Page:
The latest Army-Marine Corps solicitation for the Joint Light Tactical Vehicle (JLTV) replacement of the Humvee isn’t a refinement of the previous approach, it’s a whole new competition. The terms contained in the solicitation rearrange contractor incentives in a way that is likely to lead to the breakup of existing teams while drawing in new commercial bidders. However, in their zeal to trade away performance features for a lower price-tag, the services may have made JLTV almost indistinguishable from an upgraded Humvee.
From the viewpoint of traditional suppliers, the business case for participating has been greatly weakened. First, the target unit cost is reduced to about $250,000, far less than the $350,000 the Government Accountability Office had previously estimated and only about a third more than the projected cost of a recapitalized Humvee. Second, the production objective for the initial contract has been set at a mere 20,000 vehicles produced over eight years (three low-rate, five full-rate), implying a modest level of annual output. Third, the government intends to acquire technical data rights to the winning design up front. And fourth, it proposes to recompete the program after several years of production, leveraging its ownership of the relevant intellectual property to get an even lower unit cost.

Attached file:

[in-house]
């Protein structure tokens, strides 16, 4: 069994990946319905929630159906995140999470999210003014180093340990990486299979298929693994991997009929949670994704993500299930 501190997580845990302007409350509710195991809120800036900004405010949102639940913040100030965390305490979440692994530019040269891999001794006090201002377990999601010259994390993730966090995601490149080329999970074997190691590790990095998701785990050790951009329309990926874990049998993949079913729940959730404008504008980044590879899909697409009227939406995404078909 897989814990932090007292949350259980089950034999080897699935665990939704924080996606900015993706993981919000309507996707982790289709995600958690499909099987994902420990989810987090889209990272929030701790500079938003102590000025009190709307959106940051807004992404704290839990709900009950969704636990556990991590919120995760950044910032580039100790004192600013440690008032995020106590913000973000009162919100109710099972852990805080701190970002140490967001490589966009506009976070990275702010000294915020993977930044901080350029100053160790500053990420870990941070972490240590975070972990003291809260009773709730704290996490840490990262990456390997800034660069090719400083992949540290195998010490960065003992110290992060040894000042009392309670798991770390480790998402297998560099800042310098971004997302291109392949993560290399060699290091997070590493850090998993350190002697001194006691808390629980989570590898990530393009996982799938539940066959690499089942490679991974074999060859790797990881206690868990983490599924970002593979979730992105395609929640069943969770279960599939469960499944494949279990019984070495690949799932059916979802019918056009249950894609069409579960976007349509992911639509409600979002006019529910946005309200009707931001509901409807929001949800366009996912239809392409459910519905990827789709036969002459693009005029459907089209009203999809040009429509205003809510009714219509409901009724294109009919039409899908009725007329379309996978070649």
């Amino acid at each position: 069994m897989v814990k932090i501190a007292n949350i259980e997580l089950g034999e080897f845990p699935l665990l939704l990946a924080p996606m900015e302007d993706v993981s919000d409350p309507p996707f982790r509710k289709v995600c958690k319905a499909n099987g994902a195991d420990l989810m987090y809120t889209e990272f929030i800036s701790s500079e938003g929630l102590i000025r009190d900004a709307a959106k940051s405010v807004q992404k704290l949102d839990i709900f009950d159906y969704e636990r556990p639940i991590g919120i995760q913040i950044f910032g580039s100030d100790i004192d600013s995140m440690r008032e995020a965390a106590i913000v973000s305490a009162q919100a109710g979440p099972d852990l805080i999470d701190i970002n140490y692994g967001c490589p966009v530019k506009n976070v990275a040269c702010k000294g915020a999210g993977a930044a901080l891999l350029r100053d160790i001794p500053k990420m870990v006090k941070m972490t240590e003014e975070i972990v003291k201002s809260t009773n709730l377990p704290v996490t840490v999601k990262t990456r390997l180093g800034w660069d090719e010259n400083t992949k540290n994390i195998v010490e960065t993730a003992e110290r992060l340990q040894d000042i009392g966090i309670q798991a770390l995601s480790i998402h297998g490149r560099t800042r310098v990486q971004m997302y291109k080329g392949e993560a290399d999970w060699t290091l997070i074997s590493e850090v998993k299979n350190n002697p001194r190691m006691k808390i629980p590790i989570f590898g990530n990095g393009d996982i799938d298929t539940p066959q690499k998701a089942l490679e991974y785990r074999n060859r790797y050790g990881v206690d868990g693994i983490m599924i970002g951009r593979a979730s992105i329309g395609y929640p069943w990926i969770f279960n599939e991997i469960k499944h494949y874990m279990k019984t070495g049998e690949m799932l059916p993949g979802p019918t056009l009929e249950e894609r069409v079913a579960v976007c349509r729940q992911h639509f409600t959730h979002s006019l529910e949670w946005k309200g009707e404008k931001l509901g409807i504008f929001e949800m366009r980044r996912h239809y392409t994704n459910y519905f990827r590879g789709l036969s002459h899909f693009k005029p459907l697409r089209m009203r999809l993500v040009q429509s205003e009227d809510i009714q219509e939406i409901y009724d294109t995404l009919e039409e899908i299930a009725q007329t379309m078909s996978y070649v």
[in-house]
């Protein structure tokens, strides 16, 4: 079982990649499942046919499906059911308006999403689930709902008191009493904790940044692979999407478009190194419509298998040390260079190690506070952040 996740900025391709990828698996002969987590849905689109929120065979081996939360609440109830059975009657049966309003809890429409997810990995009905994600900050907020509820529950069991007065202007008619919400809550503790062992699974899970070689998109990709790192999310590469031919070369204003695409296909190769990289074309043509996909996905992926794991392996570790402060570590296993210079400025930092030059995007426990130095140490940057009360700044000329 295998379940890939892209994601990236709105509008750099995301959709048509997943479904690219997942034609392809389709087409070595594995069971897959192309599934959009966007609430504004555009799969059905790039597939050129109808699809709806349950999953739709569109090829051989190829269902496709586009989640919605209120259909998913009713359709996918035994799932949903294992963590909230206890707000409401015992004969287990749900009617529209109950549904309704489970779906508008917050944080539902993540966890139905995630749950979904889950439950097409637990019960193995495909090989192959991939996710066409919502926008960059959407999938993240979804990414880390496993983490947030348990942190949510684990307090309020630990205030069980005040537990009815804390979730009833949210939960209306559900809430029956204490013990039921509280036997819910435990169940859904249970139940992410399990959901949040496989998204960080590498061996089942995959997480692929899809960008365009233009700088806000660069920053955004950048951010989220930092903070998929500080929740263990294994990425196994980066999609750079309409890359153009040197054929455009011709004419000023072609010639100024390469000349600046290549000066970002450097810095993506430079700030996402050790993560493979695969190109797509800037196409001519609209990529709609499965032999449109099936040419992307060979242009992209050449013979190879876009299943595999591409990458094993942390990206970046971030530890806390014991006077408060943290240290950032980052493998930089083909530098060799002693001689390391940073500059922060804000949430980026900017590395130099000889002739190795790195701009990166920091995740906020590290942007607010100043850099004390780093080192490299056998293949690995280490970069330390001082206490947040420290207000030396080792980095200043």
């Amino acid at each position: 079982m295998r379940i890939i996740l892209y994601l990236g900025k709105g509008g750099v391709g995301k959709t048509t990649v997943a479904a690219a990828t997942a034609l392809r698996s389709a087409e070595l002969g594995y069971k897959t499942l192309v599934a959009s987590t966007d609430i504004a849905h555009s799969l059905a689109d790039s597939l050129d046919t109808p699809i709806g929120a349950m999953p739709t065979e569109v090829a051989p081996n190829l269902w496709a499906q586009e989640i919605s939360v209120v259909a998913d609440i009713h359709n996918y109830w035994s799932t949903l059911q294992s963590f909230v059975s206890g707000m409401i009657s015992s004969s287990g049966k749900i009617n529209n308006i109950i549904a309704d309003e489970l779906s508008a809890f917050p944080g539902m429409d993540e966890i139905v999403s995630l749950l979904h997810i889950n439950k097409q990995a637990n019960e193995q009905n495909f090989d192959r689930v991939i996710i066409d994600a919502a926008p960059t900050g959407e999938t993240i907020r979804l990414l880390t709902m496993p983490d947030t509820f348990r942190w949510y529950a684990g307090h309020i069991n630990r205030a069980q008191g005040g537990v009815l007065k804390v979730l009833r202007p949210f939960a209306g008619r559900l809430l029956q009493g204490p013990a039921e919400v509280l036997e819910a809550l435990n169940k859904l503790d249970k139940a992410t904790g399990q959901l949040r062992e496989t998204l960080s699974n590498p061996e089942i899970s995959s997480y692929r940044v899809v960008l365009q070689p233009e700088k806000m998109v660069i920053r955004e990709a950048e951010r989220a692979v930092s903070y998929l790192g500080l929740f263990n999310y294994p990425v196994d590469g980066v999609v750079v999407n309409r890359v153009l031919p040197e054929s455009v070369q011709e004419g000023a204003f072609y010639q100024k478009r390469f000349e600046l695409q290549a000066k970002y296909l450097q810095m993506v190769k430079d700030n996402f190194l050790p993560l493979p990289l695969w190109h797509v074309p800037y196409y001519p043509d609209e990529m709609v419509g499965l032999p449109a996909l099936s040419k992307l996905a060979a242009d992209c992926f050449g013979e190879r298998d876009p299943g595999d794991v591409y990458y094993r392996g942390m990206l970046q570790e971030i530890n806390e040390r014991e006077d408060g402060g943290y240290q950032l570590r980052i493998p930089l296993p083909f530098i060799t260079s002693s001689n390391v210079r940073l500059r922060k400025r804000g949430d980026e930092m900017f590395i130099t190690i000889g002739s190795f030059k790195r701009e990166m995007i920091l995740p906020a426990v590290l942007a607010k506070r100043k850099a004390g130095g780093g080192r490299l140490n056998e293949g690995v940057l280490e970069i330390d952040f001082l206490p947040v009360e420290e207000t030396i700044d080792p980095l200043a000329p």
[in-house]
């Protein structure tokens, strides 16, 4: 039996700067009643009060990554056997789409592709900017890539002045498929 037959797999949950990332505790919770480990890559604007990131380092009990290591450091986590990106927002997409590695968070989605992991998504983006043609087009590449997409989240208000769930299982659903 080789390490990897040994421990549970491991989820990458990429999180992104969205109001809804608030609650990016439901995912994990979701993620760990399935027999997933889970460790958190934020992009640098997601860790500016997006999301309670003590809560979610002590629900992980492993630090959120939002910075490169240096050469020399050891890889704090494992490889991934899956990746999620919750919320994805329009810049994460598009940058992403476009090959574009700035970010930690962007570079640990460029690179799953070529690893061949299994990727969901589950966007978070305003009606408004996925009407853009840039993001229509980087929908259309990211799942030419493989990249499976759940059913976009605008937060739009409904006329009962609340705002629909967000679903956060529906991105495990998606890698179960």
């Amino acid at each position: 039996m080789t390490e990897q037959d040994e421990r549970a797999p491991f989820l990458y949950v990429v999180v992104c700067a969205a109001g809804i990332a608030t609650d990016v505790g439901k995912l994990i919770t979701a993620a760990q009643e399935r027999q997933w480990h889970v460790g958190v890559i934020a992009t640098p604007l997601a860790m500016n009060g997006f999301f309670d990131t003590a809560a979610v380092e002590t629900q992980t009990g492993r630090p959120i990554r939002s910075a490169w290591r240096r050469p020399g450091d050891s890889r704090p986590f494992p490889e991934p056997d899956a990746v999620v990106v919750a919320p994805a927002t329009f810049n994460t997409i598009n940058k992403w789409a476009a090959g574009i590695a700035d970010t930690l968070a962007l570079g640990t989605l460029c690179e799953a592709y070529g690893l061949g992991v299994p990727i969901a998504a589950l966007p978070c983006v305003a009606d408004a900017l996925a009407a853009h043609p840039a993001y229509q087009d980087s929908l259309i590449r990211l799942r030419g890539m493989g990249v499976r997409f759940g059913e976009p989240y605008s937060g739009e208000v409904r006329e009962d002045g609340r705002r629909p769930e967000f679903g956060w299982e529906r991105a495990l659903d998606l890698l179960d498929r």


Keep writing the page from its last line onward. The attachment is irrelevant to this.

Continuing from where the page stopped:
What this all adds up to is a relatively unattractive opportunity for traditional military suppliers, because winning bidders could lose their berths on the program before recovering their investment — much less making a profit. In order to win companies will need to bid modest profit margins, and there won’t be much time to break even before the whole program is thrown open to competition again. Incumbents will then need to compete against newcomers who have all of the technical data the incumbent generated in developing the winning design.
Some companies that had been expected to compete may elect not to bid at all under the new rules. On the other hand, commercial truck companies with preexisting lines to which JLTV can be added may see an opportunity to profit by fashioning their own economies of scale. But that possibility will have to be weighed against the danger that the program will be killed the way other recent Army vehicle programs have been, especially given the seeming convergence between JLTV concepts and the recapitalized Humvee. The less capable JLTV becomes, the more rationale there is to forego the program completely and just do a good job on what has come to be called the Humvee Modernized Expanded Capability Vehicle (MECV).
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